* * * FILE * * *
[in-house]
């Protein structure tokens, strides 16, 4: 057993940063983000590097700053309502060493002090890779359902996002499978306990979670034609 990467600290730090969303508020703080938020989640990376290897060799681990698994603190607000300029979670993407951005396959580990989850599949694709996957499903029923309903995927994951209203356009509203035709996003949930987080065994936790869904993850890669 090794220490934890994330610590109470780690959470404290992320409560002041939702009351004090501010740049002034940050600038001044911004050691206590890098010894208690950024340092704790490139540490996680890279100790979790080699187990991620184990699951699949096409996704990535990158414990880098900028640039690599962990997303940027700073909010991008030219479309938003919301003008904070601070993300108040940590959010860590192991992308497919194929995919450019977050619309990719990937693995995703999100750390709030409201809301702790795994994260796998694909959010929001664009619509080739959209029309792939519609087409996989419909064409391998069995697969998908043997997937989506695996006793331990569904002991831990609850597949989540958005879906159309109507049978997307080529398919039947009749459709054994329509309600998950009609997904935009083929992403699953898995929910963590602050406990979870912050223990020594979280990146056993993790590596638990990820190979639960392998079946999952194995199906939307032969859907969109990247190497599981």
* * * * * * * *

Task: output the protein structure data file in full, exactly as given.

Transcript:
[in-house]
């Protein structure tokens, strides 16, 4: 057993940063983000590097700053309502060493002090890779359902996002499978306990979670034609 990467600290730090969303508020703080938020989640990376290897060799681990698994603190607000300029979670993407951005396959580990989850599949694709996957499903029923309903995927994951209203356009509203035709996003949930987080065994936790869904993850890669 090794220490934890994330610590109470780690959470404290992320409560002041939702009351004090501010740049002034940050600038001044911004050691206590890098010894208690950024340092704790490139540490996680890279100790979790080699187990991620184990699951699949096409996704990535990158414990880098900028640039690599962990997303940027700073909010991008030219479309938003919301003008904070601070993300108040940590959010860590192991992308497919194929995919450019977050619309990719990937693995995703999100750390709030409201809301702790795994994260796998694909959010929001664009619509080739959209029309792939519609087409996989419909064409391998069995697969998908043997997937989506695996006793331990569904002991831990609850597949989540958005879906159309109507049978997307080529398919039947009749459709054994329509309600998950009609997904935009083929992403699953898995929910963590602050406990979870912050223990020594979280990146056993993790590596638990990820190979639960392998079946999952194995199906939307032969859907969109990247190497599981």